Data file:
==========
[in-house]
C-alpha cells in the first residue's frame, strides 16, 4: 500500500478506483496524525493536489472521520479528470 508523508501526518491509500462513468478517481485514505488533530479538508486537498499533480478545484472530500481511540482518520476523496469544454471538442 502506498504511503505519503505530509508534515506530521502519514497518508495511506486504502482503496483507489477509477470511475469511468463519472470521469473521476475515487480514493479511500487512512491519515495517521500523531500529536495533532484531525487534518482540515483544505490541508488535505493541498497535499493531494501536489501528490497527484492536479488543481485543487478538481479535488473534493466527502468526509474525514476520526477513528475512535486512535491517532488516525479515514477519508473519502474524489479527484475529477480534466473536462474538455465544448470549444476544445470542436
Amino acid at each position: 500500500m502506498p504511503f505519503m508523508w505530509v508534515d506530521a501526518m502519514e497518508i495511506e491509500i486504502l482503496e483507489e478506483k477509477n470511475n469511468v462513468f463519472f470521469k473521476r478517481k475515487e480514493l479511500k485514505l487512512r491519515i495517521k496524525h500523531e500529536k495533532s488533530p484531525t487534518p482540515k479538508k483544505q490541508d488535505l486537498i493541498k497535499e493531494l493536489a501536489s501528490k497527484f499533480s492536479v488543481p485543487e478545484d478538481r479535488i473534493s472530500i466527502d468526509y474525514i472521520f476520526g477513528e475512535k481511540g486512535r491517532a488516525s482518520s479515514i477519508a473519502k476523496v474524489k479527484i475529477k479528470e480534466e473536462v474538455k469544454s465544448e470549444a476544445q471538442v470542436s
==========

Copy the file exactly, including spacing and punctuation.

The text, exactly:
[in-house]
C-alpha cells in the first residue's frame, strides 16, 4: 500500500478506483496524525493536489472521520479528470 508523508501526518491509500462513468478517481485514505488533530479538508486537498499533480478545484472530500481511540482518520476523496469544454471538442 502506498504511503505519503505530509508534515506530521502519514497518508495511506486504502482503496483507489477509477470511475469511468463519472470521469473521476475515487480514493479511500487512512491519515495517521500523531500529536495533532484531525487534518482540515483544505490541508488535505493541498497535499493531494501536489501528490497527484492536479488543481485543487478538481479535488473534493466527502468526509474525514476520526477513528475512535486512535491517532488516525479515514477519508473519502474524489479527484475529477480534466473536462474538455465544448470549444476544445470542436
Amino acid at each position: 500500500m502506498p504511503f505519503m508523508w505530509v508534515d506530521a501526518m502519514e497518508i495511506e491509500i486504502l482503496e483507489e478506483k477509477n470511475n469511468v462513468f463519472f470521469k473521476r478517481k475515487e480514493l479511500k485514505l487512512r491519515i495517521k496524525h500523531e500529536k495533532s488533530p484531525t487534518p482540515k479538508k483544505q490541508d488535505l486537498i493541498k497535499e493531494l493536489a501536489s501528490k497527484f499533480s492536479v488543481p485543487e478545484d478538481r479535488i473534493s472530500i466527502d468526509y474525514i472521520f476520526g477513528e475512535k481511540g486512535r491517532a488516525s482518520s479515514i477519508a473519502k476523496v474524489k479527484i475529477k479528470e480534466e473536462v474538455k469544454s465544448e470549444a476544445q471538442v470542436s